Ebed-Melech, Jeremiah’s Rescuer

References: Jeremiah 38:1-13; 39:15-18.

Heart of the Story: Ebed-Melech saved Jeremiah’s life while risking his own. Publically, he confronted King Zedekiah and his henchmen for dumping Jeremiah into a muddy cistern to die.

Story Line: Ebed Melech, Jeremiah was an Ethyopian (Cushite) eunuch who served in King Zedekiah’s household. He was one of a handful of men who were friends of Jeremiah in the final days before the fall of Jerusalem. The first time the Bible identifies Ebed Melech, Jeremiah is in a dungeon or cistern in the guard’s courtyard. Jeremiah was put there because powerful courtiers accused him of treason. Jeremiah’s treason consisted of relaying God’s words that Jerusalem would be given into the hands of the Babylonians. Inhabitants who remained in the city would die by sword, famine, and pestilence. In contrast, inhabitants who left Jerusalem and surrendered to the Babylonians would live.
A cistern is a collection chamber that gathers surface water. In ancient Jerusalem most cisterns were dug in the ground. They were bell-shaped like a 1960s-era glass milk bottle; the top narrowed so water wouldn’t evaporate. Very little light filtered through the narrow opening at the cistern top. In wealthy homes the sides of cisterns were coated with plaster; however, generally the sides were plain mud. In the guard courtyard, the cistern was empty of water. Jeremiah sat and slept in the mud.
Ebed-Melech went to the Benjamin Gate where King Zedekeh held court. In front of the court, Ebed-Melech told King Zedekiah that Jeremiah’s accusers were evil men; the put Jeremiah in a cistern pit were he would likely die of starvation. At the king’s direction, Ebed-Melech took 30 men with him probably to ensure no one blocked Jeremiah’s rescue.

After Ebed-Melech pulled Jeremiah from the muddy cistern, Jeremiah remained in the courtyard of the guard until Jerusalem fell to the Babylonians. He was given bread to eat as long as the bread supply lasted in Jerusalem. During this time, Jeremiah was allowed visitors. While confined, God gave Jeremiah a message for Ebed-Melech: Although the disaster that Ebed-Melech feared would fall on Jerusalem, Ebed-Meleck need not fear. Because Ebed-Melech trusted God, he wouldn’t be killed nor given into the hands of the Babylonians.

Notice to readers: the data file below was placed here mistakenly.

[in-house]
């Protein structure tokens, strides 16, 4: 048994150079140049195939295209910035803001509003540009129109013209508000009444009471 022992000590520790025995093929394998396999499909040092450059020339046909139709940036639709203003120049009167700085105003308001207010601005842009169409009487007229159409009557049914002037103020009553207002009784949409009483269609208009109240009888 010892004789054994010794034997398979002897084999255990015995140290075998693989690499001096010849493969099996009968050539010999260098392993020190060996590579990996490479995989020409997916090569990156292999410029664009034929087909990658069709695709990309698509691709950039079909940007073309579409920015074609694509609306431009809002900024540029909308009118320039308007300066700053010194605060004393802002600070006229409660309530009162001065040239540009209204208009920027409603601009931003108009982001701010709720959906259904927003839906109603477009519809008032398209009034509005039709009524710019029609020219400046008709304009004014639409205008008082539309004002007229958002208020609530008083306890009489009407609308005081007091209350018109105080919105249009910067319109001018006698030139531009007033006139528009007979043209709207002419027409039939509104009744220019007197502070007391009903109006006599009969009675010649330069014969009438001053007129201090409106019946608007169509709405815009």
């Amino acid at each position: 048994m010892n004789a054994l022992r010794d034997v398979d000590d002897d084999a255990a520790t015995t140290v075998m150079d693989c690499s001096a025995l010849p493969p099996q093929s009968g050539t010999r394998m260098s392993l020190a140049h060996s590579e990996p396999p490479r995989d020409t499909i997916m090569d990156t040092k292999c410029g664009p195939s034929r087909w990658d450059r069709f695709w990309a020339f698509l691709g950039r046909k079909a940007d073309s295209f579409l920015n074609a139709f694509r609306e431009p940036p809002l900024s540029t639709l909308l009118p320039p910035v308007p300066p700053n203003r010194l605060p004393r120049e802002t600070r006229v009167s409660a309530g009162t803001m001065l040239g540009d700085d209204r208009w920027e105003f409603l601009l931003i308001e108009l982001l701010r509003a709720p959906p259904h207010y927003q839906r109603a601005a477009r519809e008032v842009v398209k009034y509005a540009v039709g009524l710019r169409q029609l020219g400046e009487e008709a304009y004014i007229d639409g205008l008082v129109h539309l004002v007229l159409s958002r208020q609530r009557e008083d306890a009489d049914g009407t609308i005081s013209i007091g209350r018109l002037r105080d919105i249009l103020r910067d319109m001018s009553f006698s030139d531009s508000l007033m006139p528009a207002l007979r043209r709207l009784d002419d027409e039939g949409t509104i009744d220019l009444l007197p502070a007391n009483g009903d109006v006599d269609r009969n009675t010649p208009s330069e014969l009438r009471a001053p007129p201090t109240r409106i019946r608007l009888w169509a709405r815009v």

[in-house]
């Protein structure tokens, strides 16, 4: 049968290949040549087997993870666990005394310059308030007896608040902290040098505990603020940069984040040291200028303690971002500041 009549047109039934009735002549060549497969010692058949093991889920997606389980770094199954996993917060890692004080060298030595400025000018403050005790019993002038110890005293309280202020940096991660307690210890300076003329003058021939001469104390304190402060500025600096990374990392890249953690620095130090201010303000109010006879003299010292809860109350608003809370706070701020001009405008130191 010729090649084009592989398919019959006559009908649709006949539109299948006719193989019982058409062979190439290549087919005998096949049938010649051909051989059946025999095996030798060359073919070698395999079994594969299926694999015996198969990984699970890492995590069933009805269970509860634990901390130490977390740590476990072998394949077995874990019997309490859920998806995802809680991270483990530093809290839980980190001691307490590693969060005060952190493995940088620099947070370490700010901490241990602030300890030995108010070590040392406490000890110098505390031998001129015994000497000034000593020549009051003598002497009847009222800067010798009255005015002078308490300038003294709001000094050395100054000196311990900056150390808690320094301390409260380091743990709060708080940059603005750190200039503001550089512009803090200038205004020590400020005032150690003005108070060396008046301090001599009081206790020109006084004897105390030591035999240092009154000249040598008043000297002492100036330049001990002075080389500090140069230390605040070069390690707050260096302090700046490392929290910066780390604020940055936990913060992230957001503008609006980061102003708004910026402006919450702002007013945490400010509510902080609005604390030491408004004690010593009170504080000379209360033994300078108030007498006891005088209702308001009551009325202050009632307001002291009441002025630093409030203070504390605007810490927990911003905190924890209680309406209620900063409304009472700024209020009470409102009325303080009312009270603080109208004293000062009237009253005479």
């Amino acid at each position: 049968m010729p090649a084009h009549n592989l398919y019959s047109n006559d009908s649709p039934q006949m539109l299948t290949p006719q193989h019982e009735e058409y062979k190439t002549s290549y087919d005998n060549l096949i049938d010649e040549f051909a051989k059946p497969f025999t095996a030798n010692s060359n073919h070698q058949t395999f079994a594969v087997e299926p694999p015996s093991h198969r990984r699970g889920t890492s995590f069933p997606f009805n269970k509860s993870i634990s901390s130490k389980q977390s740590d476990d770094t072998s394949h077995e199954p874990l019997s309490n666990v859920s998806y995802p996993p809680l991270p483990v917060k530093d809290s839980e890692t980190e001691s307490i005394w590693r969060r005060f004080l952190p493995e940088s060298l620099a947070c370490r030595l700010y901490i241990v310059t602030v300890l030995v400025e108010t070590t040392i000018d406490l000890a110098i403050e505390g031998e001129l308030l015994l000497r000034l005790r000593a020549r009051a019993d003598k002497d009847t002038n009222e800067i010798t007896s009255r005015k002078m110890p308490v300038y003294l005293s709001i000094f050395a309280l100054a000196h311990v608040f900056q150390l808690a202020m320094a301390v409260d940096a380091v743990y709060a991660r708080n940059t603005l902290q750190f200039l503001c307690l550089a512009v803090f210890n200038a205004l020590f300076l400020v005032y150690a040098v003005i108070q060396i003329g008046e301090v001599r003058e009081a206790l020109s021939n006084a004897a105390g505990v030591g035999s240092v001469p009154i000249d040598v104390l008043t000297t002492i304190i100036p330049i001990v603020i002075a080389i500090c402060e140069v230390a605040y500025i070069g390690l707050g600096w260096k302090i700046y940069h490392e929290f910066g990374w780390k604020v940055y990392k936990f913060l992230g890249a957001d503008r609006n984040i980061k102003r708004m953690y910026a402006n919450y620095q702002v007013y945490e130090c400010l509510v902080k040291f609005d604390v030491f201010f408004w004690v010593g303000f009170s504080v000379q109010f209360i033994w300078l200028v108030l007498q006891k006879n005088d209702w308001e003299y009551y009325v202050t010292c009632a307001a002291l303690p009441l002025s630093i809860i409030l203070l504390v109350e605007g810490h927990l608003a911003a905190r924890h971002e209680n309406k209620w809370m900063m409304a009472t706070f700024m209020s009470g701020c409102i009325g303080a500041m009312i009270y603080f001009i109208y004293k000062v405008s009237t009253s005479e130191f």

Analysis of friendship: Ebed-Melech means “servant of the king.” Probably he was a slave in the king household. Like many other eunuch in Bible times, he had substantial duties in the Israelite royal court. It took great courage for Ebed-Melech to go where King Zedekiah held court and accuse Jeremiah’s persecutors of acting wickedly. Ebed-Melech was a servant while the four men who put Jeremiah in the cistern were senior officials, possibly even princes, in the king’s court. Originally King Zedekiah gave them permission to confine Jeremiah in the empty cistern.

Before Ebed-Melech removed Jeremiah from the cistern, he obtained old rags and worn out clothes. He lowered the rags and clothes into the cistern and told Jeremiah to wrap them around his arms and to pad the ropes used to lift Jeremiah. Not only was Ebed-Melech concerned about getting Jeremiah out of the cistern, he was careful not to hurt Jeremiah as he was pulled upward. The Bible doesn’t identify how long Jeremiah was in the dark, muddy cistern nor if he was fed during this confinement. Possibly, lack of food, water and vitamin D in sunshine caused him to have little flesh on his body and his bones to be brittle.

Ebed-Melek believed Jeremiah’s prophecy that Jerusalem would fall to the Babylonians and many it its people would be murdered. As a palace servant, he could be killed outright or taken captive in chains to Babylon. In his position, most individuals would be concerned with living comfortably while they could. Many wouldn’t have jeopardized their standing with the king or made enemies of senior officials by championing Jeremiah, a prophet despised by most of the royal court.

Conclusion : Ebed-Melech was one of the few friends and supporters of Jeremiah. An alien and slave in Jerusalem, he believed Jeremiah’s prophecies. He aided Jeremiah even though the Israelite rulers and priests rejected Jeremiah and his message. The result was that God saved Ebed-Melech from harm when the Babylonians over-ran Jerusalem and killed or captured the Jerusalem elite who rejected His word.

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